Former Australian Prime Minister Kevin Rudd has accused the University of Queensland (UQ) of being excessive in suspending for two years Drew Pavlou who is in the final six months of his studies and is a member of the University’s senate.
In a statement issued by his office to Neos Kosmos, Mr Rudd said: “As a Queenslander and a former prime minister, I’m increasingly concerned at how Chancellor (Peter) Varghese is presiding over the shredding of the national and international reputation of one of our nation’s leading universities (UQ) through the mismanagement of the Pavlou case.”
Mr Pavlou, 21, has been critical of Chinese influence on the campus and has called into question the People’s Repulic of China’s policies against its Uyghur minorities –democracy protesters in Hong Kong.
Mr Rudd is the first senior Australian politician to draw direct attention UQ and to Mr Pavlou in particular.
Last week, Mr Pavlou was handed a two-year suspension by a UQ disciplinary body. The university’s Chancellor Peter Varghese subsequently announced that there would be an out of session meeting of the Senate to look at Mr Pavlou’s suspension.
Mr Rudd’s comments came just days after the UQ Chancellor called for the special out of session meeting of the Senate to be held this week.
In a statement last week, Mr Varghese said: “There are aspects of the findings and the severity of the penalty which personally concern me.
“In consultation with the Vice Chancellor, (Peter Høj) who has played no role in this disciplinary process, I have decided to convene an out-of-session meeting of UQ’s Senate next week to discuss the matter.”
A UQ spokesperson told Neos Kosmos yesterday that the special session was to take place on Friday (5 June).
Last year, on 24 July, Mr Pavlou, was one of the organisers of a UQ campus meeting in support of Hong Kong demonstrators. That meeting became heated and police were called in when pro-PRC supporters appeared at the meeting.
The day after the campus unrest, Dr Jie issued a post on the consular website praising the behaviour of pro-PRC supporters. Mr Pavlou was directly named as one of the organisers in the Global Times, a PRC publication/website and by Chinese media in Australia. As Mr Pavlou received verbal threats and was attacked online.
Mr Rudd said: “Varghese has allowed this case to escalate into a major debate around the world as to whether the university stands for academic freedom or not. It should have been nipped in the bud much earlier.
“Varghese has boasted he has the experience to handle the complexity of the university’s China relationship given his background as a senior Australian diplomat. … Instead, the university is now seen around Australia and the world as bending the knee to Beijing, rather than just dealing with a badly-behaved undergraduate.”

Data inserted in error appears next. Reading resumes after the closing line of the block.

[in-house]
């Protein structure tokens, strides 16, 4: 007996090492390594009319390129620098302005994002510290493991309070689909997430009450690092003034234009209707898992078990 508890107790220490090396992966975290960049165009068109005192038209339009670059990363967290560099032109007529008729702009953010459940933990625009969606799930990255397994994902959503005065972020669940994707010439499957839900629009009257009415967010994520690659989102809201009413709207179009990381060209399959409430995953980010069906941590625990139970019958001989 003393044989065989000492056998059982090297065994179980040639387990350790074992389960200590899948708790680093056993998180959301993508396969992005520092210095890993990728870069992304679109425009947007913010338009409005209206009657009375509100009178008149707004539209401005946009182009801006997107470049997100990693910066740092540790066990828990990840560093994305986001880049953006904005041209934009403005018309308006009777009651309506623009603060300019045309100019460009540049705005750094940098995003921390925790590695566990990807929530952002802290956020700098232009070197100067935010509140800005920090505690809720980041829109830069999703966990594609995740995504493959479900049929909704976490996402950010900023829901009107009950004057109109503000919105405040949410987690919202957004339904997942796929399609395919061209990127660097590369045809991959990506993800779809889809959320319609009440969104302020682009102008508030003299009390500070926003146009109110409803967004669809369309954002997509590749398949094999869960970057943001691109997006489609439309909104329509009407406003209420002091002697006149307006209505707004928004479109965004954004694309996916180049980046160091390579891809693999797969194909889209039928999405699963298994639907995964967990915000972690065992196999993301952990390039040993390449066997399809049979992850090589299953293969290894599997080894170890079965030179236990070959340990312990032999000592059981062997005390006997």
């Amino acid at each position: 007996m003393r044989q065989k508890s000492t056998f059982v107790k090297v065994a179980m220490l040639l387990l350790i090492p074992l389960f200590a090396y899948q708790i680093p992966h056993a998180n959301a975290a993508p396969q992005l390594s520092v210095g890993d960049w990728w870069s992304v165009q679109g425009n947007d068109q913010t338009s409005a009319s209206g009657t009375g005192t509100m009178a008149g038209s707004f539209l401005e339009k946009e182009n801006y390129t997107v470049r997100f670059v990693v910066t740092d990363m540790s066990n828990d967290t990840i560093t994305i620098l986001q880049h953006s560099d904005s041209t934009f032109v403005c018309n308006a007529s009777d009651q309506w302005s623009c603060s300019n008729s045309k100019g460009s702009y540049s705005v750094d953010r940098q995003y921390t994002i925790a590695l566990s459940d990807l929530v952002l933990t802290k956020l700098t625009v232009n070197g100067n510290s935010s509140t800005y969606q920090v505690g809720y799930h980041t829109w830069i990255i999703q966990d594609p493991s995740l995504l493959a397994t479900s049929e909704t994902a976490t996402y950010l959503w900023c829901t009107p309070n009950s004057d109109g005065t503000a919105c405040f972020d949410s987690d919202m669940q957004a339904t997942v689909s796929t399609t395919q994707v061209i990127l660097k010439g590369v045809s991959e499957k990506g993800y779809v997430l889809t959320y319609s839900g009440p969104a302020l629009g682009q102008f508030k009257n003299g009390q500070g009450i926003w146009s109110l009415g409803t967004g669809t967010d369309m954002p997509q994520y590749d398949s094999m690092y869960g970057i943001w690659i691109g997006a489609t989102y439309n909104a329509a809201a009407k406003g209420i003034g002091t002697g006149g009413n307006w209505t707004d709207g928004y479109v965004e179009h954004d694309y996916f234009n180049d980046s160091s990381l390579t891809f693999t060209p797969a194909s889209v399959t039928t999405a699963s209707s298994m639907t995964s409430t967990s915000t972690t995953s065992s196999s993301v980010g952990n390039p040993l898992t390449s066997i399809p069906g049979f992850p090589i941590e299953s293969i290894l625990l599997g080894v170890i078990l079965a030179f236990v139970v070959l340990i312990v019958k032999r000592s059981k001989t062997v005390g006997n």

Mark Tarrant, Mr Pavlou’s lawyer in his case against the PRC Consul General for Brisbane, Dr Xu Jie, told Neos Kosmos that he could not understand how Mr Rudd could accuse his client of being “badly behaved” when he was advocating for the freedom of speech and, upholding the rights of the Uyghur minorities and supported rights of the pro-democracy campaigners in Hong Kong.
“I would have preferred Mr Rudd to have criticised Dr Xu Jie’s praise/incitement of violence against peaceful protesters rather than critising Mr Varghese’s failure at UQ brand management,” said Mr Tarrant.
Mr Rudd said that Mr Pavlou was not the first activist to have ever protested against their university.
“I would have expected Pavlou’s activism to be tolerated, just as other radical student activists have been tolerated in decades past.
“If he has violated state or federal laws, then there are mechanisms available for dealing with that outside the disciplinary procedures of the university.”
Mr Pavlou told Neos Kosmos last Saturday that his status on the university senate was not affected by the disciplinary decision although he had no direction as to whether he could attend the out-of-session meeting called for by the UQ chancellor.
Mr Pavlou said that he intended to appeal and take the matter to the Supreme Court where he stood a better chance receiving of an independent and unbiased hearing.
In a statement on its website, UQ rejected that its disciplinary case against Mr Pavlou was “a free-speech issue” and that disciplinary matters were “initiated in response to complaints made to the University.” The 11 complaints listed in a 16-page document compiled with the assistance from two top law firms of MinterEllison and Clayton Utz.
Two weeks ago, Mr Pavlou’s legal team launched a formal complaint with UQ and called on the university to dismiss Dr Jie as the adjunct professor of the Confucius Institute.
“The biggest stress over the past 12 months that this has been going on has been the burden it has put on my family. They were initially against the stand I had taken but they completely support me now and that has been a great relief,” said Mr Pavlou.
Mr Rudd said in his statement that: “It’s time for Varghese to act now to restore Drew Pavlou’s right to complete his degree – while requiring Pavlou to adhere to the same social media protocols as the rest of us.
“Leadership is more than a set of rules and procedures. It’s about protecting and enhancing the standing of the institution, in this case, a great university,” Mr Rudd concluded.